Lights, camera, data! Five timely insights show how consumers are engaging with movie and entertainment content online

October 5, 2020 | 4 minute read
Jessie Cooper
Head of Platform Partnerships
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With the explosion of streaming and OTT, the entertainment industry has already been in the midst of a distribution revolution. Add the unpredictable news events of 2020 and the tectonic shift of people staying at home, we asked ourselves, how are these trends influencing the business of movies and film?

Our data science team analyzed contextual data and content trends to extract insights relevant to advertisers, and to help understand the broader impact on the entertainment industry. In total, we identified five insights that can aid in the planning and execution of campaigns. They address the following key questions:

  • How much has consumer consumption of content related to movies and entertainment changed from 2019 to 2020?

  • What types of entertainment content are people engaging with most?

  • How are certain brand safety measures affecting campaign reach?

Whether you’re a film studio promoting the next big streaming release or a snack brand hoping to be the go-to choice for family movie night, here are five movie and entertainment data insights:

Insight #1: Entertainment content has surged in engagement as more people stayed at home, but we may be reaching a fatigue inflection point.

When global quarantine measures went into effect, it is not surprising that the consumption of digital content related to movies and entertainment saw a dramatic increase. As restrictions eased across countries in Asia and the European Union in April and May, engagement dipped but still remains above its year-ago average. It’s possible those who remain homebound have reached content fatigue, but more evidence has yet to be seen.

Insight #2: With delays to new releases, film fans have been turning to their favorite franchises, led by sci-fi and superhero movie content.

By analyzing ad calls around subcategories of content, we can see what types of movies and entertainment people are currently gravitating towards. In a typical data analysis, the most popular content would involve the latest movie releases and stars appearing in those films. But without any movies currently hitting theaters, there was strong consumer interest in categories and classic films involving superheroes and sci-fi-related content. With many movie theaters closed and big blockbuster releases on pause, the blockbuster hits of the past may be helping consumers recreate those experiences at home.

Insight #3: Film content engagement rates are highest on blogs.

Understanding influential environments for content surrounding movies can greatly affect scale and engagement rates for campaigns. Our engagement rate is calculated using various Moat attention metrics such as Scroll Depth, Dwell Time, and Exposure Time. Measuring these characteristics against all different categories of content on the web, our insights revealed that blog formats see the highest engagement rate for movie-related content.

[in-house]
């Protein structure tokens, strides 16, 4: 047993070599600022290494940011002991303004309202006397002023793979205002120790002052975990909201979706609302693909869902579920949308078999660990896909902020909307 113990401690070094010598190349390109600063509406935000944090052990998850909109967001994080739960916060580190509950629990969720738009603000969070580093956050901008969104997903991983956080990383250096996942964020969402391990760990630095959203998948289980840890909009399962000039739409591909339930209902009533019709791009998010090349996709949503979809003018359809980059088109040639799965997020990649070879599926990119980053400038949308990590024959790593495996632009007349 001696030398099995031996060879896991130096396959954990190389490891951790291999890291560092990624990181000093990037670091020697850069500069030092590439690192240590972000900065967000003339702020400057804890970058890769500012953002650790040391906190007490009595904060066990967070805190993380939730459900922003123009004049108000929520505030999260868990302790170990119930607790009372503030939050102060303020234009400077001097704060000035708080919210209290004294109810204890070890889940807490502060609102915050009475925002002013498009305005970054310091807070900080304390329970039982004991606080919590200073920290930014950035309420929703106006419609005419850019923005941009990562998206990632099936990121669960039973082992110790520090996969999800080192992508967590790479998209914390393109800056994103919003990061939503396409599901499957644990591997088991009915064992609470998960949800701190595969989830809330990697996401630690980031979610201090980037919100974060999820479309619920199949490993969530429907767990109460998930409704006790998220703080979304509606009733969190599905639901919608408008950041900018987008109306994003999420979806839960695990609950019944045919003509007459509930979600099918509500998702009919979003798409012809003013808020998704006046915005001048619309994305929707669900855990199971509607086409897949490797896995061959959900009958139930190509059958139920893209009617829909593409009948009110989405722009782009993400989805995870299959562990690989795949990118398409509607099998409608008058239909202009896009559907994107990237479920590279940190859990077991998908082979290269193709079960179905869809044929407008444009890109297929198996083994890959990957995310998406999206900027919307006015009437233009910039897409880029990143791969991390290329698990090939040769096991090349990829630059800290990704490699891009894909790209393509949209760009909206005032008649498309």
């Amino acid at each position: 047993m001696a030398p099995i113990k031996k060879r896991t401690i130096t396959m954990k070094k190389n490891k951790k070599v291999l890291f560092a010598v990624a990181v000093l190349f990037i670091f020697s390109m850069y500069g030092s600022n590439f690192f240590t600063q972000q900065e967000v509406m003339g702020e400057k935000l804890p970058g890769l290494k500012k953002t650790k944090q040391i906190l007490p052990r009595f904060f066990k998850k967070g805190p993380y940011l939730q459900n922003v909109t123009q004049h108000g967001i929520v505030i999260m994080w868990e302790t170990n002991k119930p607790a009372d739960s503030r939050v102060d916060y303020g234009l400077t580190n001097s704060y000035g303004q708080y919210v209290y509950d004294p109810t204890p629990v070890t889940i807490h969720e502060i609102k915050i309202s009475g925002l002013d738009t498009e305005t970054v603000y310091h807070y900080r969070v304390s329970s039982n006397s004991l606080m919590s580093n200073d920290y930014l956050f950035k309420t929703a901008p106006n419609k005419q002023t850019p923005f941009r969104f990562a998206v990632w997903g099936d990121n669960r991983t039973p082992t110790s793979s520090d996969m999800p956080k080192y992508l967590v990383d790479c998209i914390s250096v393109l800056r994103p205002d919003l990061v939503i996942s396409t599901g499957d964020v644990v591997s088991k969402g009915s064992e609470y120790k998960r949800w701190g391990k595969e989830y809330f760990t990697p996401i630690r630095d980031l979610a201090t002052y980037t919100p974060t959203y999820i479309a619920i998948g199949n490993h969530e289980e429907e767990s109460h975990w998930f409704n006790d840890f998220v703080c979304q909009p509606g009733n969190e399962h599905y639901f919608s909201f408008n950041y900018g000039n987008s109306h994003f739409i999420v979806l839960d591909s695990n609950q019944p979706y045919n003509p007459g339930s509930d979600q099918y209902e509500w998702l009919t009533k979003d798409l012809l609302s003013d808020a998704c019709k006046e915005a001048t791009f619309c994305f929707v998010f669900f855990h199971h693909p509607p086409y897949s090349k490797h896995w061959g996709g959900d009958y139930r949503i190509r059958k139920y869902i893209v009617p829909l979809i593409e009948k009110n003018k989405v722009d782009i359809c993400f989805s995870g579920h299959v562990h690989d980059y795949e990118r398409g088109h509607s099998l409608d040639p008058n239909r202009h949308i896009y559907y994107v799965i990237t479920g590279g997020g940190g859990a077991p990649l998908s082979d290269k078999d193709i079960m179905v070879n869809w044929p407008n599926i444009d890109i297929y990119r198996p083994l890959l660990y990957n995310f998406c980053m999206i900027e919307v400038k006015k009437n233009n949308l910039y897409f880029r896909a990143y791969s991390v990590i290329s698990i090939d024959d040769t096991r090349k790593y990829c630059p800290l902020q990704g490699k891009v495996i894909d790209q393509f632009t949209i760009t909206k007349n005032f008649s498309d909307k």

Insight #4: Online engagement with a film doesn’t always correlate to box office success.

Our analysis also examined the connection between box office success and current online engagement. Looking at the popular genre of Marvel superhero movies, we saw a strong correlation but some outliers. All five of the top box office films finished in the top nine for online mentions, including Avengers Endgame finishing first both at the box office and with online mentions, but some less successful installments also broke into the top ten, including Spider Man (#11 at box office vs. #2 in mentions), Guardians of the Galaxy (#15 box office vs. #4 in mentions), and Thor: Ragnarok (#18 box office vs. #6 in mentions).

Insight #5: Common keyword blocklist terms are often safe in a movies and entertainment context.

Brand safety is a top concern for advertisers, and many use older technologies based on blocking specific keywords such as “war” to keep their content from appearing near unsafe or inappropriate content. This analysis showed that accidental or intentional blocking of some popular terms associated with movies and entertainment can backfire by dramatically limit the placement of those ads near appropriate and desired content. For example, the term “war” is 4 times more likely to appear in a movie context than an unsafe one.

How to turn insights into action

Contextual data is a powerful tool for finding and reaching movie-loving audiences in relevant environments. Commonly associated with brand safety, context is capable of so much more than block lists. Not only does it help unveil insights and trends, like the ones above, it also helps digital marketers deliver highly relevant ad experiences and can assist in generating buzz and earned media online.

As the movies and entertainment industry continues to monitor and adjust to changing consumer behaviors, context—and the ensuing insights and trends it affords marketers—will be a key tool for understanding and adapting to these shifts.

To learn more about using contexual data to capitalize on trends, check out our complete guide.

Jessie Cooper

Head of Platform Partnerships

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